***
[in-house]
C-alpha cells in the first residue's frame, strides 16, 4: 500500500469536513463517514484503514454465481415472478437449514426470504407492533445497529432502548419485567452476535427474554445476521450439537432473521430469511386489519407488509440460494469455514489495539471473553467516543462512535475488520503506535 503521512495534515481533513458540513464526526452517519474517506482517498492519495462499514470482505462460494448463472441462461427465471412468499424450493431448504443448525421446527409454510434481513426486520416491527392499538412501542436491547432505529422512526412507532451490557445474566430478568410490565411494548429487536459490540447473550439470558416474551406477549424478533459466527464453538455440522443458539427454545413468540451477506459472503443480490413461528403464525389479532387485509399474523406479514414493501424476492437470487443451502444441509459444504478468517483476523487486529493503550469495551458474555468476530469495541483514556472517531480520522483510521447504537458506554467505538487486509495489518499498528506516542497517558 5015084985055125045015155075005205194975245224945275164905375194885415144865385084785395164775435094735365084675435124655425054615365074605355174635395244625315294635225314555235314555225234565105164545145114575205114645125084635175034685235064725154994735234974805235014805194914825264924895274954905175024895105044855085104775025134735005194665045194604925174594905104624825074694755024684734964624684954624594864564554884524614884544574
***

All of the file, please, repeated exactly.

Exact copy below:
[in-house]
C-alpha cells in the first residue's frame, strides 16, 4: 500500500469536513463517514484503514454465481415472478437449514426470504407492533445497529432502548419485567452476535427474554445476521450439537432473521430469511386489519407488509440460494469455514489495539471473553467516543462512535475488520503506535 503521512495534515481533513458540513464526526452517519474517506482517498492519495462499514470482505462460494448463472441462461427465471412468499424450493431448504443448525421446527409454510434481513426486520416491527392499538412501542436491547432505529422512526412507532451490557445474566430478568410490565411494548429487536459490540447473550439470558416474551406477549424478533459466527464453538455440522443458539427454545413468540451477506459472503443480490413461528403464525389479532387485509399474523406479514414493501424476492437470487443451502444441509459444504478468517483476523487486529493503550469495551458474555468476530469495541483514556472517531480520522483510521447504537458506554467505538487486509495489518499498528506516542497517558 5015084985055125045015155075005205194975245224945275164905375194885415144865385084785395164775435094735365084675435124655425054615365074605355174635395244625315294635225314555235314555225234565105164545145114575205114645125084635175034685235064725154994735234974805235014805194914825264924895274954905175024895105044855085104775025134735005194665045194604925174594905104624825074694755024684734964624684954624594864564554884524614884544574